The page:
Clean jerseys, the smell of popcorn in the air and the fans starting to arrive. This is typically what is seen of a student athlete; the glory of a win and the dismal loss in defeat. However that is only one part of a student athlete’s life. Being a student athlete for the past three years, I know this first hand. Game day is a tremendous rush of adrenaline and excitement. There is an amazing thrill in winning and a crushing feeling when falling short. Either way, these feelings have to be quelled the next day when workouts resume for the team. The thoughts need to be torn out of your mind in preparation for the following week.
There is typically one “off” day given to student athletes. For members of the football team this was on Mondays. This allowed for time to meet with teachers if necessary outside the normal class schedule.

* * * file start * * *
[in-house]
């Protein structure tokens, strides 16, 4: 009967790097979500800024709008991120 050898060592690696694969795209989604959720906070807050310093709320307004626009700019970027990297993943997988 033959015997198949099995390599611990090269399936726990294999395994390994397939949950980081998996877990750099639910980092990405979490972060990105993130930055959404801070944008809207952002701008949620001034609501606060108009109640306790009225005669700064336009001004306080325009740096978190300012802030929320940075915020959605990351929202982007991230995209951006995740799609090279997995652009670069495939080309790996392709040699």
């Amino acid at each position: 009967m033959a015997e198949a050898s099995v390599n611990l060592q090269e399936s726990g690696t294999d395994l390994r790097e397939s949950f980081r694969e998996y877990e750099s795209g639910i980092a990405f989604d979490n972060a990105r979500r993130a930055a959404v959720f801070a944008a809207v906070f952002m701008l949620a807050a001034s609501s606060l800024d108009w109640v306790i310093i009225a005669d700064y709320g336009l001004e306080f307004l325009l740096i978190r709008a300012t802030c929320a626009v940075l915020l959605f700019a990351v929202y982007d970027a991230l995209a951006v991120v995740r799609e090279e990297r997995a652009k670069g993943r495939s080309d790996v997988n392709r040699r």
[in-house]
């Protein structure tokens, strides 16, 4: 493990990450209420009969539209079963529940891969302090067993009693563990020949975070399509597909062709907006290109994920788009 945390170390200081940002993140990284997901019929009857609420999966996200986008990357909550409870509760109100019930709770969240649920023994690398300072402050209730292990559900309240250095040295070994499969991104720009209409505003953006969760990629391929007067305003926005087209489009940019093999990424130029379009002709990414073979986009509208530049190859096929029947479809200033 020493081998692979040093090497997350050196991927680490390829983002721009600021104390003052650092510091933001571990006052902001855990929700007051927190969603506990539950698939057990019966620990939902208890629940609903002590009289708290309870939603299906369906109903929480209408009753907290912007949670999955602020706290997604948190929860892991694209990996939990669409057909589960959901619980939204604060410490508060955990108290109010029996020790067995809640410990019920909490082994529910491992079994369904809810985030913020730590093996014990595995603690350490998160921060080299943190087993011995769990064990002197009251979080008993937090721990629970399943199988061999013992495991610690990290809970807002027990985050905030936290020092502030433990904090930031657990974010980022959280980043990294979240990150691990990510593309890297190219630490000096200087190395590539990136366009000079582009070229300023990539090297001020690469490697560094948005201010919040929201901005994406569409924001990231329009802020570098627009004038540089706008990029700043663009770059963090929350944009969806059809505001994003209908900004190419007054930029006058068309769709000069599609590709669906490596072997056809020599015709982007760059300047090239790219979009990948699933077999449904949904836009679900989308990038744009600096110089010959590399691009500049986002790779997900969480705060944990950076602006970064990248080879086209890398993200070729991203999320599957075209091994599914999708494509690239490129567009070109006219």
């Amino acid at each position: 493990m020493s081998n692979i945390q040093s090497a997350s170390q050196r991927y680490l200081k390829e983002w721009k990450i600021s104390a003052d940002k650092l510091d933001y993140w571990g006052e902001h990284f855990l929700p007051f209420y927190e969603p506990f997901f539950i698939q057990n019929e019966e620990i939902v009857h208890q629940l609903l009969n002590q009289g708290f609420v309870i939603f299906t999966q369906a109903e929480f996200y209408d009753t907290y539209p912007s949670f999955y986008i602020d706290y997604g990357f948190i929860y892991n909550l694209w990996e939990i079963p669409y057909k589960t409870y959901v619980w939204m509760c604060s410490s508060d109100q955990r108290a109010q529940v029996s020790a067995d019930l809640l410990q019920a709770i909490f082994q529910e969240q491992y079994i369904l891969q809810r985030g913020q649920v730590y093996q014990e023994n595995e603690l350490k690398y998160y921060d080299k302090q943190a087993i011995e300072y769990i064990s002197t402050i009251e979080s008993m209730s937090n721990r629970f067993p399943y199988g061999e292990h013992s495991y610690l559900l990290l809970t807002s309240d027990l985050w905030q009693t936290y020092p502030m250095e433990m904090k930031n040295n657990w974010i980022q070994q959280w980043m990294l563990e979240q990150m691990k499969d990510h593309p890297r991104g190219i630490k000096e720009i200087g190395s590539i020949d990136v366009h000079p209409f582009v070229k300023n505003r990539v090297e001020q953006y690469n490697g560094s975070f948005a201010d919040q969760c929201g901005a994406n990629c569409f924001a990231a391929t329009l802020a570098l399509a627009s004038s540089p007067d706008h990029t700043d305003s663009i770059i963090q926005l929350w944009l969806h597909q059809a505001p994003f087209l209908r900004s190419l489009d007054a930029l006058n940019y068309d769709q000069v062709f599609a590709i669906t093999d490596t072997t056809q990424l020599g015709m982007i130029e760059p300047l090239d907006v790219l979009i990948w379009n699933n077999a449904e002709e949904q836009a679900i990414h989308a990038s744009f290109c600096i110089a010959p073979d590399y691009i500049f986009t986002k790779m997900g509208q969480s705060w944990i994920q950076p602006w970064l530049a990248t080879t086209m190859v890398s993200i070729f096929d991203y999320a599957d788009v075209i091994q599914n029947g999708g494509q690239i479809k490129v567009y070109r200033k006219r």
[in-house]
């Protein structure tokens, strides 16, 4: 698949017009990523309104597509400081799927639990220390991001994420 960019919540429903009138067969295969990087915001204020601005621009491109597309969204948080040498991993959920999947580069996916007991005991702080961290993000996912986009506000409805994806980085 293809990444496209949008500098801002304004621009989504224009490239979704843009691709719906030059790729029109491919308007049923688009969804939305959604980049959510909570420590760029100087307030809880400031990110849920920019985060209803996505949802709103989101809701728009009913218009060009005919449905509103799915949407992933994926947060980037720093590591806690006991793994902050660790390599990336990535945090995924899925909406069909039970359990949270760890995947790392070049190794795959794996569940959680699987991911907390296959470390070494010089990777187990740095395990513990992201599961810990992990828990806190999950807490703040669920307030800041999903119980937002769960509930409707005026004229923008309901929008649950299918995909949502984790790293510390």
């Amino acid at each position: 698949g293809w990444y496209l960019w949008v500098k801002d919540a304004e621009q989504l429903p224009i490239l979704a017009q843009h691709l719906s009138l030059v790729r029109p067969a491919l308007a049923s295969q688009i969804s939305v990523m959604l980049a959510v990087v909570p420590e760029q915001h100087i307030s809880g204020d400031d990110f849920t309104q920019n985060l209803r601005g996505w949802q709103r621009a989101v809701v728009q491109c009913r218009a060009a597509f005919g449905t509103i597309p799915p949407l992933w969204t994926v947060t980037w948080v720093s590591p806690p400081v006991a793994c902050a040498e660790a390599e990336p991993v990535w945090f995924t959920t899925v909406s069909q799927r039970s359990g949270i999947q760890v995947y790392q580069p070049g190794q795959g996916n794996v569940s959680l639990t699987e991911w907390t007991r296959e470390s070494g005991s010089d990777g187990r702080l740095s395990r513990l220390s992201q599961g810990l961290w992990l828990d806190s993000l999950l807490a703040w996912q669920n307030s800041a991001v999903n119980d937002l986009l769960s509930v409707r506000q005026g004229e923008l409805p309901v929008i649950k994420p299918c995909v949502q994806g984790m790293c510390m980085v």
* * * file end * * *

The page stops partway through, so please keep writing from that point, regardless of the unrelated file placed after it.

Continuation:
Tuesday mornings are greeted with an early morning workout, typically with a crisp warm-up in the cool morning air to wake you up from any past regrets from the prior week’s game. Classes break up the day, followed by a swift return to meetings and the practice field in the afternoon.
This schedule is matched the one on Thursdays. The only difference on Wednesday is that there was no morning workout. Fridays would go from prep time/walkthrough to a trip to the hotel for the night before the game on Saturday, the day that the visible part of the “iceberg” would appear for a short time before receding once more into the sunset for the rest of the week.
The limelight and fanfare make being a student athlete a wonderful experience. However, this does not mean that it comes cheap. The payment required is the preparation during the week when a balance of playing the game and keeping up with academics when no one is watching becomes a requirement.
Everyone has busy schedules and things that they are dealing with whether they play a sport or not. College is a busy time for anyone involved. This article is meant to shed some light on what goes on during the week for a student athlete and to encourage you to think about the time and effort that goes into playing the sports not only on game day, but also when they really count: when no one is watching.